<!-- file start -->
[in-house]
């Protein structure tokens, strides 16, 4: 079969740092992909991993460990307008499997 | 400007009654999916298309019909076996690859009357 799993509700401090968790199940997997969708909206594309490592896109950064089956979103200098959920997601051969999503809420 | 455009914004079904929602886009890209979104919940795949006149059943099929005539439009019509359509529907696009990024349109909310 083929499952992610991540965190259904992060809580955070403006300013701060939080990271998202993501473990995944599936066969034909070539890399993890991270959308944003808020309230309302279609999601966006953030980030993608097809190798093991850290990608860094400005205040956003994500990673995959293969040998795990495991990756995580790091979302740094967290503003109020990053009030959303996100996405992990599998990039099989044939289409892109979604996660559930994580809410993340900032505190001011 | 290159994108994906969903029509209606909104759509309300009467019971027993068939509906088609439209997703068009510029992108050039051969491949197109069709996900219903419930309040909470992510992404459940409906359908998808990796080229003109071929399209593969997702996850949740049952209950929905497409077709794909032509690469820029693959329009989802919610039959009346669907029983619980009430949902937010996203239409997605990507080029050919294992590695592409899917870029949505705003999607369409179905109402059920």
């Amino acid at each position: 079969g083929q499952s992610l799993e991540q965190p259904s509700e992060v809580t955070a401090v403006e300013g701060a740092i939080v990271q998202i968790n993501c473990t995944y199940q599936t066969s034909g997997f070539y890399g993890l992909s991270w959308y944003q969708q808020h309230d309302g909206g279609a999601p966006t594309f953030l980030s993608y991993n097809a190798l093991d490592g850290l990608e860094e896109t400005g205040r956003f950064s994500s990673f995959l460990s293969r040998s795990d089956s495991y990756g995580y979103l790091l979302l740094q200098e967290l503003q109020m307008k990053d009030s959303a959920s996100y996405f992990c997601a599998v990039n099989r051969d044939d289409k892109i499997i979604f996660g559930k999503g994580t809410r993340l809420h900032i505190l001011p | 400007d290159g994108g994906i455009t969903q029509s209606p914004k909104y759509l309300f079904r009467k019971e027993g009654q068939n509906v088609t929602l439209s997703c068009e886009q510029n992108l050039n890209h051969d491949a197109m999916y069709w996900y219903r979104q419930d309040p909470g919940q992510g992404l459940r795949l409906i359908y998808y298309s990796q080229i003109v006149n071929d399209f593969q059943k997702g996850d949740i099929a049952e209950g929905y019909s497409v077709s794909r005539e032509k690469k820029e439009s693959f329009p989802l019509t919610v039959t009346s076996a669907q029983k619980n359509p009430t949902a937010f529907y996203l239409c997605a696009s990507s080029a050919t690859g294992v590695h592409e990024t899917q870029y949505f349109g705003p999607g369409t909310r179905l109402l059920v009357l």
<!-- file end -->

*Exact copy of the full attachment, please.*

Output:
[in-house]
């Protein structure tokens, strides 16, 4: 079969740092992909991993460990307008499997 | 400007009654999916298309019909076996690859009357 799993509700401090968790199940997997969708909206594309490592896109950064089956979103200098959920997601051969999503809420 | 455009914004079904929602886009890209979104919940795949006149059943099929005539439009019509359509529907696009990024349109909310 083929499952992610991540965190259904992060809580955070403006300013701060939080990271998202993501473990995944599936066969034909070539890399993890991270959308944003808020309230309302279609999601966006953030980030993608097809190798093991850290990608860094400005205040956003994500990673995959293969040998795990495991990756995580790091979302740094967290503003109020990053009030959303996100996405992990599998990039099989044939289409892109979604996660559930994580809410993340900032505190001011 | 290159994108994906969903029509209606909104759509309300009467019971027993068939509906088609439209997703068009510029992108050039051969491949197109069709996900219903419930309040909470992510992404459940409906359908998808990796080229003109071929399209593969997702996850949740049952209950929905497409077709794909032509690469820029693959329009989802919610039959009346669907029983619980009430949902937010996203239409997605990507080029050919294992590695592409899917870029949505705003999607369409179905109402059920």
């Amino acid at each position: 079969g083929q499952s992610l799993e991540q965190p259904s509700e992060v809580t955070a401090v403006e300013g701060a740092i939080v990271q998202i968790n993501c473990t995944y199940q599936t066969s034909g997997f070539y890399g993890l992909s991270w959308y944003q969708q808020h309230d309302g909206g279609a999601p966006t594309f953030l980030s993608y991993n097809a190798l093991d490592g850290l990608e860094e896109t400005g205040r956003f950064s994500s990673f995959l460990s293969r040998s795990d089956s495991y990756g995580y979103l790091l979302l740094q200098e967290l503003q109020m307008k990053d009030s959303a959920s996100y996405f992990c997601a599998v990039n099989r051969d044939d289409k892109i499997i979604f996660g559930k999503g994580t809410r993340l809420h900032i505190l001011p | 400007d290159g994108g994906i455009t969903q029509s209606p914004k909104y759509l309300f079904r009467k019971e027993g009654q068939n509906v088609t929602l439209s997703c068009e886009q510029n992108l050039n890209h051969d491949a197109m999916y069709w996900y219903r979104q419930d309040p909470g919940q992510g992404l459940r795949l409906i359908y998808y298309s990796q080229i003109v006149n071929d399209f593969q059943k997702g996850d949740i099929a049952e209950g929905y019909s497409v077709s794909r005539e032509k690469k820029e439009s693959f329009p989802l019509t919610v039959t009346s076996a669907q029983k619980n359509p009430t949902a937010f529907y996203l239409c997605a696009s990507s080029a050919t690859g294992v590695h592409e990024t899917q870029y949505f349109g705003p999607g369409t909310r179905l109402l059920v009357l």